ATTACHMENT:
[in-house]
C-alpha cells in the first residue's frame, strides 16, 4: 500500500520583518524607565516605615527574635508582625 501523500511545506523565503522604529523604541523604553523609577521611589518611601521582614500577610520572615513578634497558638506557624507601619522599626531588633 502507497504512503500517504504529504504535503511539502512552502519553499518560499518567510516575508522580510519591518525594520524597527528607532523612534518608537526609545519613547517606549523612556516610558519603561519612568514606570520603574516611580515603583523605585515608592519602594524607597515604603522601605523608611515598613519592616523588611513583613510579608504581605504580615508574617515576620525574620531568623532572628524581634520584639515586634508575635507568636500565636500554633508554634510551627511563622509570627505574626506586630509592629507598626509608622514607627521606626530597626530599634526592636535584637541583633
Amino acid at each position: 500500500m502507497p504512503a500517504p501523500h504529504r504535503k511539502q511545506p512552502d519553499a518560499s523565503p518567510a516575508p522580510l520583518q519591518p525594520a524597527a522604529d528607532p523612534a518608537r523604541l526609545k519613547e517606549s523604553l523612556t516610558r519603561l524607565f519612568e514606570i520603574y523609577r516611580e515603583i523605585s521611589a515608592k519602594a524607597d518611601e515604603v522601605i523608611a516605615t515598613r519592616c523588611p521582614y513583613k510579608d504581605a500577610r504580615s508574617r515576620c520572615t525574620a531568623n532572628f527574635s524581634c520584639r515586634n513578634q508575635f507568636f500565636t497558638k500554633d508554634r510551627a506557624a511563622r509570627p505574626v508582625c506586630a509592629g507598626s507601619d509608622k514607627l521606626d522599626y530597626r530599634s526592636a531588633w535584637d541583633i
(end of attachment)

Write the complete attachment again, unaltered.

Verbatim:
[in-house]
C-alpha cells in the first residue's frame, strides 16, 4: 500500500520583518524607565516605615527574635508582625 501523500511545506523565503522604529523604541523604553523609577521611589518611601521582614500577610520572615513578634497558638506557624507601619522599626531588633 502507497504512503500517504504529504504535503511539502512552502519553499518560499518567510516575508522580510519591518525594520524597527528607532523612534518608537526609545519613547517606549523612556516610558519603561519612568514606570520603574516611580515603583523605585515608592519602594524607597515604603522601605523608611515598613519592616523588611513583613510579608504581605504580615508574617515576620525574620531568623532572628524581634520584639515586634508575635507568636500565636500554633508554634510551627511563622509570627505574626506586630509592629507598626509608622514607627521606626530597626530599634526592636535584637541583633
Amino acid at each position: 500500500m502507497p504512503a500517504p501523500h504529504r504535503k511539502q511545506p512552502d519553499a518560499s523565503p518567510a516575508p522580510l520583518q519591518p525594520a524597527a522604529d528607532p523612534a518608537r523604541l526609545k519613547e517606549s523604553l523612556t516610558r519603561l524607565f519612568e514606570i520603574y523609577r516611580e515603583i523605585s521611589a515608592k519602594a524607597d518611601e515604603v522601605i523608611a516605615t515598613r519592616c523588611p521582614y513583613k510579608d504581605a500577610r504580615s508574617r515576620c520572615t525574620a531568623n532572628f527574635s524581634c520584639r515586634n513578634q508575635f507568636f500565636t497558638k500554633d508554634r510551627a506557624a511563622r509570627p505574626v508582625c506586630a509592629g507598626s507601619d509608622k514607627l521606626d522599626y530597626r530599634s526592636a531588633w535584637d541583633i